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An aerial shot of the Cameron Peak fire. (Handout)

Hot and windy weather was keeping the fire danger high across northern Colorado on Sunday, prompting a blaze burning west of Fort Collins to explode.

The Cameron Peak fire near Red Feather Lakes is expected to grow again after ballooning to 53.6 square miles — about a 40% increase — in hot, dry and windy conditions on Saturday. The growth led authorities to renew previously lifted evacuation orders and the fire rained down ash as far away as Greeley, the Coloradoan reported.

(See a map of the evacuation areas below)

The fire spread in various directions, including south into the northern part of Rocky Mountain National Park.

“We expected it to happen,” Russ Long, operations section chief for the firefight, said in a recorded video message, citing the forecast for extreme heat.

Old Fall River Road, a historic and scenic unpaved road in the national park, as well as Trail Ridge Road were closed because of the fire’s growth.

The fire, which ignited on Aug. 13 and is believed to be human-caused, had scorched more than 59,000 acres as of Monday morning. It is 4% contained.

There have been no reports of destroyed structures or injuries.

Hot, dry weather is expected in Colorado until Monday night, when a cold front comes and temperatures are expected to plummet. A winter storm watch is in effect from late Monday until late Tuesday for the Denver area and the high country.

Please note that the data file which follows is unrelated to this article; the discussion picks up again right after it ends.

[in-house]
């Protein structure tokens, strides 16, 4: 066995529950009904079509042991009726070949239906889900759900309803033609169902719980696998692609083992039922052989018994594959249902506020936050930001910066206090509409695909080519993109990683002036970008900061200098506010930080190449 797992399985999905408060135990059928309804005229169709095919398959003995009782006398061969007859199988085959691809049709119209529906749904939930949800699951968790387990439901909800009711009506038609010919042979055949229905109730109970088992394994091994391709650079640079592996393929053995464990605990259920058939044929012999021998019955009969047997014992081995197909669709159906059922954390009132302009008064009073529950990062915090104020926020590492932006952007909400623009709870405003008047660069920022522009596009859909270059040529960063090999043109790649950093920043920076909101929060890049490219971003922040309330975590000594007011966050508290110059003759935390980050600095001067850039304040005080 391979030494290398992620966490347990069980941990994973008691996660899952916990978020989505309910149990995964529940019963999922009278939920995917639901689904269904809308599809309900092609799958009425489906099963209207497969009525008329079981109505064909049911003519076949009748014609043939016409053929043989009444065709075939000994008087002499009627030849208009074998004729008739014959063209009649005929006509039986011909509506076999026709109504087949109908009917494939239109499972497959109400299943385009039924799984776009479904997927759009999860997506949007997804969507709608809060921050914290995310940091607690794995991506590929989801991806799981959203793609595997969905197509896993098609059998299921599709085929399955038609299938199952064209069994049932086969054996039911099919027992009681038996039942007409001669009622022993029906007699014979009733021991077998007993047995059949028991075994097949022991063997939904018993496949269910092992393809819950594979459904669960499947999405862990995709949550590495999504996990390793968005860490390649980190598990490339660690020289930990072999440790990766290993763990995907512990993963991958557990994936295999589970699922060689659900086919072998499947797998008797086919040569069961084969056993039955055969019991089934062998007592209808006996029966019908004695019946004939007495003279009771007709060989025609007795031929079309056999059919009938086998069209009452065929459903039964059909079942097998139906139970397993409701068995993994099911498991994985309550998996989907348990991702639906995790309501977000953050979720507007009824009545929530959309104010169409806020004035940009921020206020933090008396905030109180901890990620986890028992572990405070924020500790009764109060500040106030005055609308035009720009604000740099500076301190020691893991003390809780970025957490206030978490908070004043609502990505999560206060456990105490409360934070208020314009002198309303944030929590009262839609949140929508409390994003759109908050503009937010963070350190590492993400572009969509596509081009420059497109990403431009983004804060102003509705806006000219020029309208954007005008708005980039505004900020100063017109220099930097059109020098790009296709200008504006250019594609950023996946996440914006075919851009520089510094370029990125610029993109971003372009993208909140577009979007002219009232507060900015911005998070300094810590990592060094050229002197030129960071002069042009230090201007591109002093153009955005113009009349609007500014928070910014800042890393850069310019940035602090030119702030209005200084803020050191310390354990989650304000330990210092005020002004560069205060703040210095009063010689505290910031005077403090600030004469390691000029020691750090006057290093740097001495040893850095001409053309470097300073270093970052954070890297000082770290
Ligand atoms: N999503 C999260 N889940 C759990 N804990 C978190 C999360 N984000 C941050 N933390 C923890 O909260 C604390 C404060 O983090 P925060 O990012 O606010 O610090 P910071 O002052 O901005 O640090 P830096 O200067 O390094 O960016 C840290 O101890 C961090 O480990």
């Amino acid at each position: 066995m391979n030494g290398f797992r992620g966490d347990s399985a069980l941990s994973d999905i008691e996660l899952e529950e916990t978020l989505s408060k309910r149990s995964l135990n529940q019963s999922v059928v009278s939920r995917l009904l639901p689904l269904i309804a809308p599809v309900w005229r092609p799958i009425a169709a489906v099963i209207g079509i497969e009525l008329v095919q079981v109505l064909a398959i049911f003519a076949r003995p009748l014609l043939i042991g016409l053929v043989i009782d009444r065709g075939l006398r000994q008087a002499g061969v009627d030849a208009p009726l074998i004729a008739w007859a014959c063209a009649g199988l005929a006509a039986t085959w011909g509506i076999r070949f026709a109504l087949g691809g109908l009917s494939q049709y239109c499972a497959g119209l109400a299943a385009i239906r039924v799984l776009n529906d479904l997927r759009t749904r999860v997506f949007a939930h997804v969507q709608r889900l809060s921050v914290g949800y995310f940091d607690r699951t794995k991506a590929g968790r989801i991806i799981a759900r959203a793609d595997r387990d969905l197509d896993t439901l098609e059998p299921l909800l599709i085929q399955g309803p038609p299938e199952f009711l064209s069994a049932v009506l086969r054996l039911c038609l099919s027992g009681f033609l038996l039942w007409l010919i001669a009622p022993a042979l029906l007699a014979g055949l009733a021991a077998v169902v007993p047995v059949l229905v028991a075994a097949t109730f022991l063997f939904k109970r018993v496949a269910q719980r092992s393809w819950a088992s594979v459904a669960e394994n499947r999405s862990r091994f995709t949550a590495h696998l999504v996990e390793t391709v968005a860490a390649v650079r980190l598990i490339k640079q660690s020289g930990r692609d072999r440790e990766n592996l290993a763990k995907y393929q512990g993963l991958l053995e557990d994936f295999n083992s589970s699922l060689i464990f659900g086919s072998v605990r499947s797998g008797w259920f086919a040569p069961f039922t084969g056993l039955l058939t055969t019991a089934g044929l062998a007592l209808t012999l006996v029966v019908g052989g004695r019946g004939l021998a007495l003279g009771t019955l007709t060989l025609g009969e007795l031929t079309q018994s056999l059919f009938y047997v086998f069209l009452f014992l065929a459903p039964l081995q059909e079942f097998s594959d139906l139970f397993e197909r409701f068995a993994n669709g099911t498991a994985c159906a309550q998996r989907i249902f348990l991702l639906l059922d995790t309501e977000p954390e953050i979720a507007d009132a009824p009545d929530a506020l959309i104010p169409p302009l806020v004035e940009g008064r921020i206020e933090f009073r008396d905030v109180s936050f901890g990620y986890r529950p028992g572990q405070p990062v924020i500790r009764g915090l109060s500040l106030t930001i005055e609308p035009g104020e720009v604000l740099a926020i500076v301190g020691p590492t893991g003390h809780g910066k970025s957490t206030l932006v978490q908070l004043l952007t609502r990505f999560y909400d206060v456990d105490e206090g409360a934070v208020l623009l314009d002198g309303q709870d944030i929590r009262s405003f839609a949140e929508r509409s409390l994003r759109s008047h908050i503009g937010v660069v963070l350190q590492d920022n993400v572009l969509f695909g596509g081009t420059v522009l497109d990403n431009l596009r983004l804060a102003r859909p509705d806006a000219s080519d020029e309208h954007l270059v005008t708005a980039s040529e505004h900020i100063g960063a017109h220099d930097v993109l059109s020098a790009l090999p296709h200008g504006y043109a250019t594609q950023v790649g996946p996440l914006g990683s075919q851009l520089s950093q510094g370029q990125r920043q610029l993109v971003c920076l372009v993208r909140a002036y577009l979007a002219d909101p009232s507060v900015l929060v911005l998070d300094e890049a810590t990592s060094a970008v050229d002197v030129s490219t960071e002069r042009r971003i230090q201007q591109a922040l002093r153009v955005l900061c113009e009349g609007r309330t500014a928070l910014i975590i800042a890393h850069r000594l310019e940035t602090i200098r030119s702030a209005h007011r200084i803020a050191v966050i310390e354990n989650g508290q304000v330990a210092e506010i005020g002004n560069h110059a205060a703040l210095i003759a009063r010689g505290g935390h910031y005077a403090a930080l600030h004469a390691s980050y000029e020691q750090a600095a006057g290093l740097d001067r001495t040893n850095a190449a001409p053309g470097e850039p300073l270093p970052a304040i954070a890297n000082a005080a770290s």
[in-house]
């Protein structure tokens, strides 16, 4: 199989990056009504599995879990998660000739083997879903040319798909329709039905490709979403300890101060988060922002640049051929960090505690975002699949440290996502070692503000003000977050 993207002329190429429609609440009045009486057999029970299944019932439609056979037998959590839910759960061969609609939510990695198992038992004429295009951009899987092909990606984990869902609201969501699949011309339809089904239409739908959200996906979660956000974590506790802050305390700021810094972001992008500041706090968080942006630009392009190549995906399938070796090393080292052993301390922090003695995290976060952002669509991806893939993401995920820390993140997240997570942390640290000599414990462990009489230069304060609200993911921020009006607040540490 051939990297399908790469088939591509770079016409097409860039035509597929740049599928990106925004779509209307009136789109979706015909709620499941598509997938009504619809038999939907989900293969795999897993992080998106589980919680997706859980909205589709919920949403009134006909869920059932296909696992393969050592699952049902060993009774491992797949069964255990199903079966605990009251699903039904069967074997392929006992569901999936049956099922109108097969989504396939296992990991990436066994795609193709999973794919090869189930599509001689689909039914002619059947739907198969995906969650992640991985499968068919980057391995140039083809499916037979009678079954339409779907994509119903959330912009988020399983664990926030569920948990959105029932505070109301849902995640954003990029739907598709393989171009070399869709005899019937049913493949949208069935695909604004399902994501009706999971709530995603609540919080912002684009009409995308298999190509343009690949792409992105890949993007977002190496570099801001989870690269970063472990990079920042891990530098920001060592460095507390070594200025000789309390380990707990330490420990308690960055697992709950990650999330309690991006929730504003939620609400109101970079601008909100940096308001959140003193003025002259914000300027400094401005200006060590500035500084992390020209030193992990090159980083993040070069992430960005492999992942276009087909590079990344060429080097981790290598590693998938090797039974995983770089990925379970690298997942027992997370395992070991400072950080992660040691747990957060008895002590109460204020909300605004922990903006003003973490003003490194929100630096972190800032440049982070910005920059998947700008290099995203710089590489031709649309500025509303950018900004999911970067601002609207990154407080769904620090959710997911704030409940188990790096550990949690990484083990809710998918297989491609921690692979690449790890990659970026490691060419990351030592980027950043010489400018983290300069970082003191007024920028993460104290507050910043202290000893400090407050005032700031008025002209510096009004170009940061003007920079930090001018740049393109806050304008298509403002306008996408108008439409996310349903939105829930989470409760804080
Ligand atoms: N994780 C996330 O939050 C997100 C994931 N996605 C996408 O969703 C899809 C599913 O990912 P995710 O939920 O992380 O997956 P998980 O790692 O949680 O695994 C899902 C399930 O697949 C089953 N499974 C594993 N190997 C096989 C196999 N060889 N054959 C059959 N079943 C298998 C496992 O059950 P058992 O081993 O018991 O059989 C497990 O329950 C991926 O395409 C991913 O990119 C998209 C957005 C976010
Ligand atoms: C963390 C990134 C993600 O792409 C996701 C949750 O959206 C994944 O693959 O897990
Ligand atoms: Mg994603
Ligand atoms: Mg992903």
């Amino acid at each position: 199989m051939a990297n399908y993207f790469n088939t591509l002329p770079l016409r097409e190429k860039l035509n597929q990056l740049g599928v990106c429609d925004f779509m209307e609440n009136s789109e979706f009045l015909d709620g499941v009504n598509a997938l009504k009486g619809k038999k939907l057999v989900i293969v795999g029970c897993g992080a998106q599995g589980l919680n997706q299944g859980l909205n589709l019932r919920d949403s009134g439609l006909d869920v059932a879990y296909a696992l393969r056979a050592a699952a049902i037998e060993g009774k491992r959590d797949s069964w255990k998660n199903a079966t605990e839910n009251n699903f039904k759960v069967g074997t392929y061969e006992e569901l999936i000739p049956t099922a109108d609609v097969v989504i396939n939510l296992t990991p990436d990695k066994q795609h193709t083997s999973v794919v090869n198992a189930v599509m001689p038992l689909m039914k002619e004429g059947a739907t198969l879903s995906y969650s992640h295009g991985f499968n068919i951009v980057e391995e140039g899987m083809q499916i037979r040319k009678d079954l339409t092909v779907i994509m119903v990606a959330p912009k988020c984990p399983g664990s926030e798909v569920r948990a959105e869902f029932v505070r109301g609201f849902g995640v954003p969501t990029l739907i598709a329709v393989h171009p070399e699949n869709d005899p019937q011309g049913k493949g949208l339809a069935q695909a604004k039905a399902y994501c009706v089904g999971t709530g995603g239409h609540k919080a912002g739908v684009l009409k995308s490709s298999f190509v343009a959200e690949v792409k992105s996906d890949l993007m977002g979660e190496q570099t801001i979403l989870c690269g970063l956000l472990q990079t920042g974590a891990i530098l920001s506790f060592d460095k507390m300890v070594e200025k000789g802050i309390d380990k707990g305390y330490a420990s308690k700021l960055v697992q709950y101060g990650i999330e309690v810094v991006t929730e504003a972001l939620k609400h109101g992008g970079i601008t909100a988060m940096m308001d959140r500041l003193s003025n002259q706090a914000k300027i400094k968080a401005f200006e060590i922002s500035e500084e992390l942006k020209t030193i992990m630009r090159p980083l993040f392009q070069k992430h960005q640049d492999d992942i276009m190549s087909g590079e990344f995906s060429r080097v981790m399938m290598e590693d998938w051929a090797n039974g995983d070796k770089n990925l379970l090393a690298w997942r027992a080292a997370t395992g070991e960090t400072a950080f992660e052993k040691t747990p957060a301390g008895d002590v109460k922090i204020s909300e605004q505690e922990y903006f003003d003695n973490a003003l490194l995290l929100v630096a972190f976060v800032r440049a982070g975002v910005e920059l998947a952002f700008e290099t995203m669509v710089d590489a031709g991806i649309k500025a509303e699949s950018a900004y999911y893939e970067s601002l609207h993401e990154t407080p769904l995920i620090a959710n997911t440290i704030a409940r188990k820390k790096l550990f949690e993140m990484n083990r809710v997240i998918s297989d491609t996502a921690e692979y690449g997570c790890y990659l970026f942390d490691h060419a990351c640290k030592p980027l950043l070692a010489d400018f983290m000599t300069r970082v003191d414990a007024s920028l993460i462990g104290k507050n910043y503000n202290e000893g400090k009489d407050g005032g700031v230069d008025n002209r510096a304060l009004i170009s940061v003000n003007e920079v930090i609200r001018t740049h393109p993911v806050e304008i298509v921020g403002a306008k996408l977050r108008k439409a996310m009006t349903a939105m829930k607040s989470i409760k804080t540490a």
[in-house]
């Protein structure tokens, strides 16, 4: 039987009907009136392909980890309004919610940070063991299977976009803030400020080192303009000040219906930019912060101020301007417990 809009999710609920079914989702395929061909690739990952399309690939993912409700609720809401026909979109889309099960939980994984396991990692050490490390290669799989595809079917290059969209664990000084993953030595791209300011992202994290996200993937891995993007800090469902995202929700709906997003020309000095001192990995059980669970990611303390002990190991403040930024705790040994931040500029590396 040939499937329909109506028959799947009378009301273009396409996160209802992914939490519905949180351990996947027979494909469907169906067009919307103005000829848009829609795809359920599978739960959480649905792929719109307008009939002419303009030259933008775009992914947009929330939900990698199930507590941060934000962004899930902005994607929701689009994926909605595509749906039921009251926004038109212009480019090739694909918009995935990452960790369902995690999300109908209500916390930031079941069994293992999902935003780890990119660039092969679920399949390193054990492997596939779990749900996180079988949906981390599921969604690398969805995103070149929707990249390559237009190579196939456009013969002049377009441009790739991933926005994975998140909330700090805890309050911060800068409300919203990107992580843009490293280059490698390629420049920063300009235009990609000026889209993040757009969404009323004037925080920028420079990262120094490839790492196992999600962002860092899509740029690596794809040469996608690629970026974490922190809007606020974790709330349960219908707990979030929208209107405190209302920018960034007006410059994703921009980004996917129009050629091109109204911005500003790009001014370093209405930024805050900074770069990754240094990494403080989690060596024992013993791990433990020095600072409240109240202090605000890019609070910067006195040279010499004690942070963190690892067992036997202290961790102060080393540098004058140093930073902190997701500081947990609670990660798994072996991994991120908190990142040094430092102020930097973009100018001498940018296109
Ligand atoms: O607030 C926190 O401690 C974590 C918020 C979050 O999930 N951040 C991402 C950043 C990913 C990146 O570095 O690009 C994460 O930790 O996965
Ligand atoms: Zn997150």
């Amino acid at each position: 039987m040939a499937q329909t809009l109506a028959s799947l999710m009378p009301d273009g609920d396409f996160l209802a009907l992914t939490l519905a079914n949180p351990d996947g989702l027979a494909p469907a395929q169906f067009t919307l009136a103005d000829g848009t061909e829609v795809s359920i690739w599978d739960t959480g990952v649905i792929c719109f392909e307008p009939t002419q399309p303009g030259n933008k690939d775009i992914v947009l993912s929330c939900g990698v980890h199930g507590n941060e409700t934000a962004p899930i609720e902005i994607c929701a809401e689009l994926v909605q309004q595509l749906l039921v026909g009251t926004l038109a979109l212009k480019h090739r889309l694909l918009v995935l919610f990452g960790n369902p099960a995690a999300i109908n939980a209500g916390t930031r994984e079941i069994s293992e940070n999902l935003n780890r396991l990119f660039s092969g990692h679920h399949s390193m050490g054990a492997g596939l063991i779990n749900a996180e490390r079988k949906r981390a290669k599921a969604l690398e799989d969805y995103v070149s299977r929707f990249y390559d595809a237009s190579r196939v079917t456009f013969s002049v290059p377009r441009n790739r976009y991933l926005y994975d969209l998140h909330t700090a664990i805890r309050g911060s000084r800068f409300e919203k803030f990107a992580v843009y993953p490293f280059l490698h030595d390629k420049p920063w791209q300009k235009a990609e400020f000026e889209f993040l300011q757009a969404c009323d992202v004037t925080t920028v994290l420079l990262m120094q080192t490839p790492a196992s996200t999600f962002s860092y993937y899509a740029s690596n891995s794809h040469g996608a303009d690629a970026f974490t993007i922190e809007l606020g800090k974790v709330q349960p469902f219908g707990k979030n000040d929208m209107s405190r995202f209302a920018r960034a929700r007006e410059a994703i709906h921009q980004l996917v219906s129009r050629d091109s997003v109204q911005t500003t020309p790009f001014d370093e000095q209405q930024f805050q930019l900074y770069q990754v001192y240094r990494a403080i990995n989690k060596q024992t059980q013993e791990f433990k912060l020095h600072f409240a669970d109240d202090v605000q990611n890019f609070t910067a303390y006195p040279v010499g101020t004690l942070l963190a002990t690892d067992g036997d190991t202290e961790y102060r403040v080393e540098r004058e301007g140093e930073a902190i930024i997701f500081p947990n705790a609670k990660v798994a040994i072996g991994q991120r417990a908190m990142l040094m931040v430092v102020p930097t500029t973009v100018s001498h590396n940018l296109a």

The National Weather Service in Boulder says heavy snow is possible and that higher elevation areas could see up to 14 inches of accumulation.

“Winter will make an early arrival as a strong system from the north will bring much colder temperatures as well as accumulating snow to the region,” the National Weather Service said in a forecast bulletin. “Temperatures will drop quickly behind a cold front Monday night with snow starting shortly after midnight over the higher terrain and foothills.”

A sunburst hidden behind a thunderhead makes some spectacular rays through wildfire-hazy skies at Lottis Creek Campground on Aug. 17, 2020. Colorado has been hammered by hot, dry weather this summer. (Eric Lubbers, The Colorado Sun)

The change is weather is expected to be one of the most dramatic in Colorado history. The record one-day temperature change in Denver happened in January 1872, when there was a 66-degree drop.

The cold weather comes after Denver hit an all-time September high of 101 degrees on Saturday. The temperature at Denver International Airport passed 90 degrees on Sunday, meaning the city has passed that threshold for a 72nd time this year.

The all-time record for days at or above 90 degrees in Denver is 73, which was set in 2012.